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Childhood asthma prevalence: cross-sectional record linkage study comparing parent-reported wheeze with general practitioner-recorded asthma diagnoses from primary care electronic health records in Wales
  1. Lucy J Griffiths1,
  2. Ronan A Lyons2,
  3. Amrita Bandyopadhyay2,
  4. Karen S Tingay2,
  5. Suzanne Walton1,
  6. Mario Cortina-Borja3,
  7. Ashley Akbari2,
  8. Helen Bedford1 and
  9. Carol Dezateux1,4
  1. 1 Life Course Epidemiology and Biostatistics, UCL Great Ormond Street Institute of Child Health, London, UK
  2. 2 Farr Institute, Swansea University Medical School, Swansea, UK
  3. 3 Clinical Epidemiology, Nutrition and Biostatistics, UCL Great Ormond Street Institute of Child Health, London, UK
  4. 4 Centre for Primary Care and Public Health, Barts and the London School of Medicine and Dentistry, Queen Mary University London, London, UK
  1. Correspondence to Professor Carol Dezateux; c.dezateux{at}ucl.ac.uk

Abstract

Introduction Electronic health records (EHRs) are increasingly used to estimate the prevalence of childhood asthma. The relation of these estimates to those obtained from parent-reported wheezing suggestive of asthma is unclear. We hypothesised that parent-reported wheezing would be more prevalent than general practitioner (GP)-recorded asthma diagnoses in preschool-aged children.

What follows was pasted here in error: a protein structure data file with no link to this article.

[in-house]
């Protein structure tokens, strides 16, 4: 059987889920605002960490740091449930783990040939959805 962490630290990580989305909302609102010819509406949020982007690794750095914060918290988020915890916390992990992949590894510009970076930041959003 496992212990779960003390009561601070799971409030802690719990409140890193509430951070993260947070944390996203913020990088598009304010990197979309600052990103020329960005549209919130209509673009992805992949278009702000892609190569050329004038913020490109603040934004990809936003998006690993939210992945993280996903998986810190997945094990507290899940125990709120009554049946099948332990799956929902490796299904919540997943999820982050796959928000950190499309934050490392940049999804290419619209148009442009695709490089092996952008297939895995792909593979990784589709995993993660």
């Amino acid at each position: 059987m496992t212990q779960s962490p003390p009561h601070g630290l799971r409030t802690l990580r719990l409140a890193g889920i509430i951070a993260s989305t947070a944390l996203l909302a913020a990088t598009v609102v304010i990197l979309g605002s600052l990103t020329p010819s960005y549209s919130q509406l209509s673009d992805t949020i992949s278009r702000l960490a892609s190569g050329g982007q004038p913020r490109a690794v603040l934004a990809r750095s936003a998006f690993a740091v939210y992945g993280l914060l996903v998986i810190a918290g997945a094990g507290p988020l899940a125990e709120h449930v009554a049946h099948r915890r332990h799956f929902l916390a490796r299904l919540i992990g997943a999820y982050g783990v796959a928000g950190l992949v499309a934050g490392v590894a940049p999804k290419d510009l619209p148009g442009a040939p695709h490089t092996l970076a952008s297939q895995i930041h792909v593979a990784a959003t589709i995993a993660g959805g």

Methods 1529 of 1840 (83%) Millennium Cohort Study children registered with GPs in the Welsh Secure Anonymised Information Linkage databank were linked. Prevalences of parent-reported wheezing and GP-recorded asthma diagnoses in the previous 12 months were estimated, respectively, from parent report at ages 3, 5, 7 and 11 years, and from Read codes for asthma diagnoses and prescriptions based on GP EHRs over the same time period. Prevalences were weighted to account for clustered survey design and non-response. Cohen’s kappa statistics were used to assess agreement.

Results Parent-reported wheezing was more prevalent than GP-recorded asthma diagnoses at 3 and 5 years. Both diminished with age: by age 11, prevalences of parent-reported wheezing and GP-recorded asthma diagnosis were 12.9% (95% CI 10.6 to 15.4) and 10.9% (8.8 to 13.3), respectively (difference: 2% (−0.5 to 4.5)). Other GP-recorded respiratory diagnoses accounted for 45.7% (95% CI 37.7 to 53.9) and 44.8% (33.9 to 56.2) of the excess in parent-reported wheezing at ages 3 and 5 years, respectively.

Conclusion Parent-reported wheezing is more prevalent than GP-recorded asthma diagnoses in the preschool years, and this difference diminishes in primary school-aged children. Further research is needed to evaluate the implications of these differences for the characterisation of longitudinal childhood asthma phenotypes from EHRs.

  • paediatric asthma
  • asthma epidemiology
  • asthma in primary care

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Introduction